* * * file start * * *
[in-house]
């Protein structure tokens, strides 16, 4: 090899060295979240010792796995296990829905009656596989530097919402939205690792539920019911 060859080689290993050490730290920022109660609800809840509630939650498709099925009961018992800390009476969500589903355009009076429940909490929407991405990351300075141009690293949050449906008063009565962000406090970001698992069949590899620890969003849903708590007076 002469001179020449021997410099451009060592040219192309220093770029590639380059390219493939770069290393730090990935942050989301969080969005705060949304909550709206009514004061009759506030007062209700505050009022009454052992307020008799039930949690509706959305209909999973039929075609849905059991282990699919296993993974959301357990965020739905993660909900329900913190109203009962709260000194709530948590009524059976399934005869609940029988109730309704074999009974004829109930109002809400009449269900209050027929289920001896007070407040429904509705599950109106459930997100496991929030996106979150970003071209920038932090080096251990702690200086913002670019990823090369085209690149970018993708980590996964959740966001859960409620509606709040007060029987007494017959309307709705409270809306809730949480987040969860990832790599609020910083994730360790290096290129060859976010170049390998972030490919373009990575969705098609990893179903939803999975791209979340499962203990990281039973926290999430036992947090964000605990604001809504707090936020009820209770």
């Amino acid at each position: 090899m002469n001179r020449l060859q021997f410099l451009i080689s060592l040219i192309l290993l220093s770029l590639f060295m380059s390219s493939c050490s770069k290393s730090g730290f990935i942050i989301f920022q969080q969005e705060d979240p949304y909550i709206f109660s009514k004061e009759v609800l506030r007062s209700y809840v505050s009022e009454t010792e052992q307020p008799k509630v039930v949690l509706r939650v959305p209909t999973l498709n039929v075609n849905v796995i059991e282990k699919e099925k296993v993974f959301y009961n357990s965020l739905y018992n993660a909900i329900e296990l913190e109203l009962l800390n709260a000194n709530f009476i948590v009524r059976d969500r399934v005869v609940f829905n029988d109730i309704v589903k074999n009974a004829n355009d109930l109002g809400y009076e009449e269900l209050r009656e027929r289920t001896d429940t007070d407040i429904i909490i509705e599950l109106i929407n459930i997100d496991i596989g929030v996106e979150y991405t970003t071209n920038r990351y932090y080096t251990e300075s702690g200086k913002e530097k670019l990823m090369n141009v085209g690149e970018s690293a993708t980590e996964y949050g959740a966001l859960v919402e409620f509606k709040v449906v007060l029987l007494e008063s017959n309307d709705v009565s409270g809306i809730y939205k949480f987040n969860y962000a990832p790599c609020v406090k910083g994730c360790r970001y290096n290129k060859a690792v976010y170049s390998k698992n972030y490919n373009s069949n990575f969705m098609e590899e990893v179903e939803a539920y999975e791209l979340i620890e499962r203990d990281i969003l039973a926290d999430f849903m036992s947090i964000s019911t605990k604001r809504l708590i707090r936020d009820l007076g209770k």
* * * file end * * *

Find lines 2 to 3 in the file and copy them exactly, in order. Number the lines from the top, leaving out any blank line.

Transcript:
């Protein structure tokens, strides 16, 4: 090899060295979240010792796995296990829905009656596989530097919402939205690792539920019911 060859080689290993050490730290920022109660609800809840509630939650498709099925009961018992800390009476969500589903355009009076429940909490929407991405990351300075141009690293949050449906008063009565962000406090970001698992069949590899620890969003849903708590007076 002469001179020449021997410099451009060592040219192309220093770029590639380059390219493939770069290393730090990935942050989301969080969005705060949304909550709206009514004061009759506030007062209700505050009022009454052992307020008799039930949690509706959305209909999973039929075609849905059991282990699919296993993974959301357990965020739905993660909900329900913190109203009962709260000194709530948590009524059976399934005869609940029988109730309704074999009974004829109930109002809400009449269900209050027929289920001896007070407040429904509705599950109106459930997100496991929030996106979150970003071209920038932090080096251990702690200086913002670019990823090369085209690149970018993708980590996964959740966001859960409620509606709040007060029987007494017959309307709705409270809306809730949480987040969860990832790599609020910083994730360790290096290129060859976010170049390998972030490919373009990575969705098609990893179903939803999975791209979340499962203990990281039973926290999430036992947090964000605990604001809504707090936020009820209770």
């Amino acid at each position: 090899m002469n001179r020449l060859q021997f410099l451009i080689s060592l040219i192309l290993l220093s770029l590639f060295m380059s390219s493939c050490s770069k290393s730090g730290f990935i942050i989301f920022q969080q969005e705060d979240p949304y909550i709206f109660s009514k004061e009759v609800l506030r007062s209700y809840v505050s009022e009454t010792e052992q307020p008799k509630v039930v949690l509706r939650v959305p209909t999973l498709n039929v075609n849905v796995i059991e282990k699919e099925k296993v993974f959301y009961n357990s965020l739905y018992n993660a909900i329900e296990l913190e109203l009962l800390n709260a000194n709530f009476i948590v009524r059976d969500r399934v005869v609940f829905n029988d109730i309704v589903k074999n009974a004829n355009d109930l109002g809400y009076e009449e269900l209050r009656e027929r289920t001896d429940t007070d407040i429904i909490i509705e599950l109106i929407n459930i997100d496991i596989g929030v996106e979150y991405t970003t071209n920038r990351y932090y080096t251990e300075s702690g200086k913002e530097k670019l990823m090369n141009v085209g690149e970018s690293a993708t980590e996964y949050g959740a966001l859960v919402e409620f509606k709040v449906v007060l029987l007494e008063s017959n309307d709705v009565s409270g809306i809730y939205k949480f987040n969860y962000a990832p790599c609020v406090k910083g994730c360790r970001y290096n290129k060859a690792v976010y170049s390998k698992n972030y490919n373009s069949n990575f969705m098609e590899e990893v179903e939803a539920y999975e791209l979340i620890e499962r203990d990281i969003l039973a926290d999430f849903m036992s947090i964000s019911t605990k604001r809504l708590i707090r936020d009820l007076g209770k």